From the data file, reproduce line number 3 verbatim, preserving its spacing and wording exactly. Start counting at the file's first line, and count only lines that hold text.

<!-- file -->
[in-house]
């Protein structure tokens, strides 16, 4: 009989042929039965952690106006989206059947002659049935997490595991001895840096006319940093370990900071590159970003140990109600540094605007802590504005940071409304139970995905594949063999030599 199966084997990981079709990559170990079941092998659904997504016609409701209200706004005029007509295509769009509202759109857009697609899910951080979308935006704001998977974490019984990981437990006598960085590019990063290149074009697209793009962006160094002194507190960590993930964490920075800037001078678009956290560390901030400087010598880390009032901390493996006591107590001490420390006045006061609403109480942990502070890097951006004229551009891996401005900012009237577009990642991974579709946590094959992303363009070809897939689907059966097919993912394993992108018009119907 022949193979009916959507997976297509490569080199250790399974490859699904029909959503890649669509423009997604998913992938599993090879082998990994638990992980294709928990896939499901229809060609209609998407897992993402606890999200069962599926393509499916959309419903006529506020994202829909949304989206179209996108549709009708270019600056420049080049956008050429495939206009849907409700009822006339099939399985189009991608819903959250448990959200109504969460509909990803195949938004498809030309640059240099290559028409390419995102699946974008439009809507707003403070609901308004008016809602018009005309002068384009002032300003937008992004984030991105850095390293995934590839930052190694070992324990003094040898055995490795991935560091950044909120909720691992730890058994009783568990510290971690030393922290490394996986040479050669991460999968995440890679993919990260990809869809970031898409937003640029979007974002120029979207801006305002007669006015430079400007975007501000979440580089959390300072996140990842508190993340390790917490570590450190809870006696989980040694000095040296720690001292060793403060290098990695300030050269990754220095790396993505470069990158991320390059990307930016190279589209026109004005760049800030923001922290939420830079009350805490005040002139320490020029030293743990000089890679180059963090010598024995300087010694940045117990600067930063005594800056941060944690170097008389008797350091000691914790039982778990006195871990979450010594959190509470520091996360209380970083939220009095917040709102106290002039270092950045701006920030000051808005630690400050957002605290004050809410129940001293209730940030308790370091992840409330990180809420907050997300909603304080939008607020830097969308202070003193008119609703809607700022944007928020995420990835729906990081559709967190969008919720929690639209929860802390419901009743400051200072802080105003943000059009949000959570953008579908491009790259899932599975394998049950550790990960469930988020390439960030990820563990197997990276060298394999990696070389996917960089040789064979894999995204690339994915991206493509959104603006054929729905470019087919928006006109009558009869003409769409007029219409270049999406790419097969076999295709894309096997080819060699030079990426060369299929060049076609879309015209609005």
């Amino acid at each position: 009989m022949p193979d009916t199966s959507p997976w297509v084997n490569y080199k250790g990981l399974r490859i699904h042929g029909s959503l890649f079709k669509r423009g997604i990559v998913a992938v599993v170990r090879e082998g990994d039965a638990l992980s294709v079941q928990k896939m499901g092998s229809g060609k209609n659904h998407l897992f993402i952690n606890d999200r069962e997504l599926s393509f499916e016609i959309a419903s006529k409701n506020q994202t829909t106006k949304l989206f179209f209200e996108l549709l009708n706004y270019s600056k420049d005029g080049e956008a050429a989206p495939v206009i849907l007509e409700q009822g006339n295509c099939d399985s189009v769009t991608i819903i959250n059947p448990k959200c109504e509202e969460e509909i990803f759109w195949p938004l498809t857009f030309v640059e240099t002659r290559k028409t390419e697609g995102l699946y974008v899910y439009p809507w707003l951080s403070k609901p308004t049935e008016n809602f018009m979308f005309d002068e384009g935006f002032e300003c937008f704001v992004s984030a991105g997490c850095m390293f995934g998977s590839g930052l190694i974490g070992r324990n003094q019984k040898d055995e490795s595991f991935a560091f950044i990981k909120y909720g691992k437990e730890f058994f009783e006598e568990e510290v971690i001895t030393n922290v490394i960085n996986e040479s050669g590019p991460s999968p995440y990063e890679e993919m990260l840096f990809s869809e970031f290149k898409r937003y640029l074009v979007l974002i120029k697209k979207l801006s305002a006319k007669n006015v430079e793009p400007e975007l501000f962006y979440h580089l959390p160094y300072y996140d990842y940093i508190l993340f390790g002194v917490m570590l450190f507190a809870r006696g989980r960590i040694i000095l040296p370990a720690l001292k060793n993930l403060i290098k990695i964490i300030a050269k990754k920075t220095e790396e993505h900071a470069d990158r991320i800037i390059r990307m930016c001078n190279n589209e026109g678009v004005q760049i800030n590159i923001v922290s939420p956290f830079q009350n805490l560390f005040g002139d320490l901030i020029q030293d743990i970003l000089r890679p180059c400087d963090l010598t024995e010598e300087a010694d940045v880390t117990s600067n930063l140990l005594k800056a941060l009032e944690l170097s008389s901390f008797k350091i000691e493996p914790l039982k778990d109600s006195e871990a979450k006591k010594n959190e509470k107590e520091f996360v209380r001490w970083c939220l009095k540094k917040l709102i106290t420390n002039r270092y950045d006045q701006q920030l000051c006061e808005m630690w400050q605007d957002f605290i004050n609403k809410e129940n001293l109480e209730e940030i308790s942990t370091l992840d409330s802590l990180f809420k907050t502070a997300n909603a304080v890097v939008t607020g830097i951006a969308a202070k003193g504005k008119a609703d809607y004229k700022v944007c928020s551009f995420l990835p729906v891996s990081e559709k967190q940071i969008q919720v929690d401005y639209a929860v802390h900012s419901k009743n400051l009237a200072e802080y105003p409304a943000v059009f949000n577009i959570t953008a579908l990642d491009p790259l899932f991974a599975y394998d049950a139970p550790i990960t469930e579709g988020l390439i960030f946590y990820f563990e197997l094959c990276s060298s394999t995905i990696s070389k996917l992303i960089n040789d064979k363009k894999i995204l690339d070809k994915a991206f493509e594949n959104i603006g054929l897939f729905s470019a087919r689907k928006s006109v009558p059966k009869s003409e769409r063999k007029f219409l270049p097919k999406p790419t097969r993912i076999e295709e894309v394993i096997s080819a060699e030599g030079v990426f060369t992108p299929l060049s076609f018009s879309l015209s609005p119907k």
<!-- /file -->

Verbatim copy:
């Amino acid at each position: 009989m022949p193979d009916t199966s959507p997976w297509v084997n490569y080199k250790g990981l399974r490859i699904h042929g029909s959503l890649f079709k669509r423009g997604i990559v998913a992938v599993v170990r090879e082998g990994d039965a638990l992980s294709v079941q928990k896939m499901g092998s229809g060609k209609n659904h998407l897992f993402i952690n606890d999200r069962e997504l599926s393509f499916e016609i959309a419903s006529k409701n506020q994202t829909t106006k949304l989206f179209f209200e996108l549709l009708n706004y270019s600056k420049d005029g080049e956008a050429a989206p495939v206009i849907l007509e409700q009822g006339n295509c099939d399985s189009v769009t991608i819903i959250n059947p448990k959200c109504e509202e969460e509909i990803f759109w195949p938004l498809t857009f030309v640059e240099t002659r290559k028409t390419e697609g995102l699946y974008v899910y439009p809507w707003l951080s403070k609901p308004t049935e008016n809602f018009m979308f005309d002068e384009g935006f002032e300003c937008f704001v992004s984030a991105g997490c850095m390293f995934g998977s590839g930052l190694i974490g070992r324990n003094q019984k040898d055995e490795s595991f991935a560091f950044i990981k909120y909720g691992k437990e730890f058994f009783e006598e568990e510290v971690i001895t030393n922290v490394i960085n996986e040479s050669g590019p991460s999968p995440y990063e890679e993919m990260l840096f990809s869809e970031f290149k898409r937003y640029l074009v979007l974002i120029k697209k979207l801006s305002a006319k007669n006015v430079e793009p400007e975007l501000f962006y979440h580089l959390p160094y300072y996140d990842y940093i508190l993340f390790g002194v917490m570590l450190f507190a809870r006696g989980r960590i040694i000095l040296p370990a720690l001292k060793n993930l403060i290098k990695i964490i300030a050269k990754k920075t220095e790396e993505h900071a470069d990158r991320i800037i390059r990307m930016c001078n190279n589209e026109g678009v004005q760049i800030n590159i923001v922290s939420p956290f830079q009350n805490l560390f005040g002139d320490l901030i020029q030293d743990i970003l000089r890679p180059c400087d963090l010598t024995e010598e300087a010694d940045v880390t117990s600067n930063l140990l005594k800056a941060l009032e944690l170097s008389s901390f008797k350091i000691e493996p914790l039982k778990d109600s006195e871990a979450k006591k010594n959190e509470k107590e520091f996360v209380r001490w970083c939220l009095k540094k917040l709102i106290t420390n002039r270092y950045d006045q701006q920030l000051c006061e808005m630690w400050q605007d957002f605290i004050n609403k809410e129940n001293l109480e209730e940030i308790s942990t370091l992840d409330s802590l990180f809420k907050t502070a997300n909603a304080v890097v939008t607020g830097i951006a969308a202070k003193g504005k008119a609703d809607y004229k700022v944007c928020s551009f995420l990835p729906v891996s990081e559709k967190q940071i969008q919720v929690d401005y639209a929860v802390h900012s419901k009743n400051l009237a200072e802080y105003p409304a943000v059009f949000n577009i959570t953008a579908l990642d491009p790259l899932f991974a599975y394998d049950a139970p550790i990960t469930e579709g988020l390439i960030f946590y990820f563990e197997l094959c990276s060298s394999t995905i990696s070389k996917l992303i960089n040789d064979k363009k894999i995204l690339d070809k994915a991206f493509e594949n959104i603006g054929l897939f729905s470019a087919r689907k928006s006109v009558p059966k009869s003409e769409r063999k007029f219409l270049p097919k999406p790419t097969r993912i076999e295709e894309v394993i096997s080819a060699e030599g030079v990426f060369t992108p299929l060049s076609f018009s879309l015209s609005p119907k």